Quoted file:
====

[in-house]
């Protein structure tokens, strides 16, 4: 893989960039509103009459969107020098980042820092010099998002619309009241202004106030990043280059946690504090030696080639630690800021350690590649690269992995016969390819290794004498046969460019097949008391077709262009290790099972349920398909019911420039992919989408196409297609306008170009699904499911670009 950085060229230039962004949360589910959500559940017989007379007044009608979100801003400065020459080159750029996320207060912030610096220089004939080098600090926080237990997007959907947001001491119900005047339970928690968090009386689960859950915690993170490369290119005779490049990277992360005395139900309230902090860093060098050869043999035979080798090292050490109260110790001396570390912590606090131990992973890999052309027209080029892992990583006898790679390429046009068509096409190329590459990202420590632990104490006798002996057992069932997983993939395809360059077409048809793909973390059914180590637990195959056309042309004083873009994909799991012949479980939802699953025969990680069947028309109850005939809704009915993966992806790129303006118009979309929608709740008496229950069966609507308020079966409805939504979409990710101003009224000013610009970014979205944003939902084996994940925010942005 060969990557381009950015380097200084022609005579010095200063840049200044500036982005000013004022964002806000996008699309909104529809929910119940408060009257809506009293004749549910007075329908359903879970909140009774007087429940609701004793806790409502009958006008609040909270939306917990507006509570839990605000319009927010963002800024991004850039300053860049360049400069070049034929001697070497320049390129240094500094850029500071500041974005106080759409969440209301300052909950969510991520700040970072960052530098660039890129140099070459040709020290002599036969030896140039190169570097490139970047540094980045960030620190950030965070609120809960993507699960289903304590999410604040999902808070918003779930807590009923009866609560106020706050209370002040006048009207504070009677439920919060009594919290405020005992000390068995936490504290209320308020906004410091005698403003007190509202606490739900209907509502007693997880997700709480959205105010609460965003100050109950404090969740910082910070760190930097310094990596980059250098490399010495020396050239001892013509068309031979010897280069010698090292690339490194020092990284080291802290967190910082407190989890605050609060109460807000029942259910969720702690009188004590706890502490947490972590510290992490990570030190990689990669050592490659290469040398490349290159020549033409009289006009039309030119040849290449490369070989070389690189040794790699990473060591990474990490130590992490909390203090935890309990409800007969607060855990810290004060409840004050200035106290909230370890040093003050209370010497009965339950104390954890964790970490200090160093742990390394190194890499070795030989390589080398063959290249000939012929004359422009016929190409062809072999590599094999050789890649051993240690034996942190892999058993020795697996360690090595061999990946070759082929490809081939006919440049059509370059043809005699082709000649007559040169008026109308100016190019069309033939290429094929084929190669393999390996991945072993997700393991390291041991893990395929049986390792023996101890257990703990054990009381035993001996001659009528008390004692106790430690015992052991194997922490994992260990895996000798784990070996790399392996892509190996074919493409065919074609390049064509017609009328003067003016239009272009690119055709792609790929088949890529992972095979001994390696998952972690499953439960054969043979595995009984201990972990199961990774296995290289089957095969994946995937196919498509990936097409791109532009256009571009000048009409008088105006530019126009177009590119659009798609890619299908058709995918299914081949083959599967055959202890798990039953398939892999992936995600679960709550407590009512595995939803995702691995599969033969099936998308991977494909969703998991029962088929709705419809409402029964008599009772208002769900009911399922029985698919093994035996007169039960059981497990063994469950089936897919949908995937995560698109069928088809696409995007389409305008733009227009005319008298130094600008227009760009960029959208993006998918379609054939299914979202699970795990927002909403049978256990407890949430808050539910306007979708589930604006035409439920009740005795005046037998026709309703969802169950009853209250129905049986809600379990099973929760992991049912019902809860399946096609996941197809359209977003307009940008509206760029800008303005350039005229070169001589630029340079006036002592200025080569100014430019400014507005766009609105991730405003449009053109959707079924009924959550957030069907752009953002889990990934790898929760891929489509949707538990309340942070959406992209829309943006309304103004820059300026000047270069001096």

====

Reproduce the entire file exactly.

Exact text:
[in-house]
């Protein structure tokens, strides 16, 4: 893989960039509103009459969107020098980042820092010099998002619309009241202004106030990043280059946690504090030696080639630690800021350690590649690269992995016969390819290794004498046969460019097949008391077709262009290790099972349920398909019911420039992919989408196409297609306008170009699904499911670009 950085060229230039962004949360589910959500559940017989007379007044009608979100801003400065020459080159750029996320207060912030610096220089004939080098600090926080237990997007959907947001001491119900005047339970928690968090009386689960859950915690993170490369290119005779490049990277992360005395139900309230902090860093060098050869043999035979080798090292050490109260110790001396570390912590606090131990992973890999052309027209080029892992990583006898790679390429046009068509096409190329590459990202420590632990104490006798002996057992069932997983993939395809360059077409048809793909973390059914180590637990195959056309042309004083873009994909799991012949479980939802699953025969990680069947028309109850005939809704009915993966992806790129303006118009979309929608709740008496229950069966609507308020079966409805939504979409990710101003009224000013610009970014979205944003939902084996994940925010942005 060969990557381009950015380097200084022609005579010095200063840049200044500036982005000013004022964002806000996008699309909104529809929910119940408060009257809506009293004749549910007075329908359903879970909140009774007087429940609701004793806790409502009958006008609040909270939306917990507006509570839990605000319009927010963002800024991004850039300053860049360049400069070049034929001697070497320049390129240094500094850029500071500041974005106080759409969440209301300052909950969510991520700040970072960052530098660039890129140099070459040709020290002599036969030896140039190169570097490139970047540094980045960030620190950030965070609120809960993507699960289903304590999410604040999902808070918003779930807590009923009866609560106020706050209370002040006048009207504070009677439920919060009594919290405020005992000390068995936490504290209320308020906004410091005698403003007190509202606490739900209907509502007693997880997700709480959205105010609460965003100050109950404090969740910082910070760190930097310094990596980059250098490399010495020396050239001892013509068309031979010897280069010698090292690339490194020092990284080291802290967190910082407190989890605050609060109460807000029942259910969720702690009188004590706890502490947490972590510290992490990570030190990689990669050592490659290469040398490349290159020549033409009289006009039309030119040849290449490369070989070389690189040794790699990473060591990474990490130590992490909390203090935890309990409800007969607060855990810290004060409840004050200035106290909230370890040093003050209370010497009965339950104390954890964790970490200090160093742990390394190194890499070795030989390589080398063959290249000939012929004359422009016929190409062809072999590599094999050789890649051993240690034996942190892999058993020795697996360690090595061999990946070759082929490809081939006919440049059509370059043809005699082709000649007559040169008026109308100016190019069309033939290429094929084929190669393999390996991945072993997700393991390291041991893990395929049986390792023996101890257990703990054990009381035993001996001659009528008390004692106790430690015992052991194997922490994992260990895996000798784990070996790399392996892509190996074919493409065919074609390049064509017609009328003067003016239009272009690119055709792609790929088949890529992972095979001994390696998952972690499953439960054969043979595995009984201990972990199961990774296995290289089957095969994946995937196919498509990936097409791109532009256009571009000048009409008088105006530019126009177009590119659009798609890619299908058709995918299914081949083959599967055959202890798990039953398939892999992936995600679960709550407590009512595995939803995702691995599969033969099936998308991977494909969703998991029962088929709705419809409402029964008599009772208002769900009911399922029985698919093994035996007169039960059981497990063994469950089936897919949908995937995560698109069928088809696409995007389409305008733009227009005319008298130094600008227009760009960029959208993006998918379609054939299914979202699970795990927002909403049978256990407890949430808050539910306007979708589930604006035409439920009740005795005046037998026709309703969802169950009853209250129905049986809600379990099973929760992991049912019902809860399946096609996941197809359209977003307009940008509206760029800008303005350039005229070169001589630029340079006036002592200025080569100014430019400014507005766009609105991730405003449009053109959707079924009924959550957030069907752009953002889990990934790898929760891929489509949707538990309340942070959406992209829309943006309304103004820059300026000047270069001096």